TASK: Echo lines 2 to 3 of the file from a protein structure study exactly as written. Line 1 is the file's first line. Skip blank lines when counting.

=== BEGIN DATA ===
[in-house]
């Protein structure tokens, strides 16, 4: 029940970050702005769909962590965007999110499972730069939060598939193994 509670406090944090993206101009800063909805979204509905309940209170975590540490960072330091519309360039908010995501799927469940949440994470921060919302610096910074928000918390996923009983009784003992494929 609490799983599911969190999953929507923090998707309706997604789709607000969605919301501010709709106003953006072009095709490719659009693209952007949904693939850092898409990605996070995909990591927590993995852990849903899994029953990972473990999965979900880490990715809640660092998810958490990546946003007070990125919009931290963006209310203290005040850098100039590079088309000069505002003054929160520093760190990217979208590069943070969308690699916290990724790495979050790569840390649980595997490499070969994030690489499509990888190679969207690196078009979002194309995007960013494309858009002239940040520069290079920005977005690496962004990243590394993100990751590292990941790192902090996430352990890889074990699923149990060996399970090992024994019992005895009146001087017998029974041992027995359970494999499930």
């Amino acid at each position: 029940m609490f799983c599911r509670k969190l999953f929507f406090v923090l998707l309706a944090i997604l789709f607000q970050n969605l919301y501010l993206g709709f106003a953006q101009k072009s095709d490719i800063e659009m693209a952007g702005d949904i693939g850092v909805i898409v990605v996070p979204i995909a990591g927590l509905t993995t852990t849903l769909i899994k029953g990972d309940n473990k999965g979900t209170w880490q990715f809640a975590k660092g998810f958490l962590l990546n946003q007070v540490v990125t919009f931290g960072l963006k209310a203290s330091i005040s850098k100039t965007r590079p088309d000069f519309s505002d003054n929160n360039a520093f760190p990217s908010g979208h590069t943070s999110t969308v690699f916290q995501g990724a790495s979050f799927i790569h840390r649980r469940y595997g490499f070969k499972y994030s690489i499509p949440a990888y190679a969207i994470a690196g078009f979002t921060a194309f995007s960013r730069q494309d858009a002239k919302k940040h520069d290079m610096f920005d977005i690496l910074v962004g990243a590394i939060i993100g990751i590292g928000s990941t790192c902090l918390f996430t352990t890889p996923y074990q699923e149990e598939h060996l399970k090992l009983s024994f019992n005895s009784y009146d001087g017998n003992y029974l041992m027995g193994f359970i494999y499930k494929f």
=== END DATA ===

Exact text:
């Protein structure tokens, strides 16, 4: 029940970050702005769909962590965007999110499972730069939060598939193994 509670406090944090993206101009800063909805979204509905309940209170975590540490960072330091519309360039908010995501799927469940949440994470921060919302610096910074928000918390996923009983009784003992494929 609490799983599911969190999953929507923090998707309706997604789709607000969605919301501010709709106003953006072009095709490719659009693209952007949904693939850092898409990605996070995909990591927590993995852990849903899994029953990972473990999965979900880490990715809640660092998810958490990546946003007070990125919009931290963006209310203290005040850098100039590079088309000069505002003054929160520093760190990217979208590069943070969308690699916290990724790495979050790569840390649980595997490499070969994030690489499509990888190679969207690196078009979002194309995007960013494309858009002239940040520069290079920005977005690496962004990243590394993100990751590292990941790192902090996430352990890889074990699923149990060996399970090992024994019992005895009146001087017998029974041992027995359970494999499930």
């Amino acid at each position: 029940m609490f799983c599911r509670k969190l999953f929507f406090v923090l998707l309706a944090i997604l789709f607000q970050n969605l919301y501010l993206g709709f106003a953006q101009k072009s095709d490719i800063e659009m693209a952007g702005d949904i693939g850092v909805i898409v990605v996070p979204i995909a990591g927590l509905t993995t852990t849903l769909i899994k029953g990972d309940n473990k999965g979900t209170w880490q990715f809640a975590k660092g998810f958490l962590l990546n946003q007070v540490v990125t919009f931290g960072l963006k209310a203290s330091i005040s850098k100039t965007r590079p088309d000069f519309s505002d003054n929160n360039a520093f760190p990217s908010g979208h590069t943070s999110t969308v690699f916290q995501g990724a790495s979050f799927i790569h840390r649980r469940y595997g490499f070969k499972y994030s690489i499509p949440a990888y190679a969207i994470a690196g078009f979002t921060a194309f995007s960013r730069q494309d858009a002239k919302k940040h520069d290079m610096f920005d977005i690496l910074v962004g990243a590394i939060i993100g990751i590292g928000s990941t790192c902090l918390f996430t352990t890889p996923y074990q699923e149990e598939h060996l399970k090992l009983s024994f019992n005895s009784y009146d001087g017998n003992y029974l041992m027995g193994f359970i494999y499930k494929f």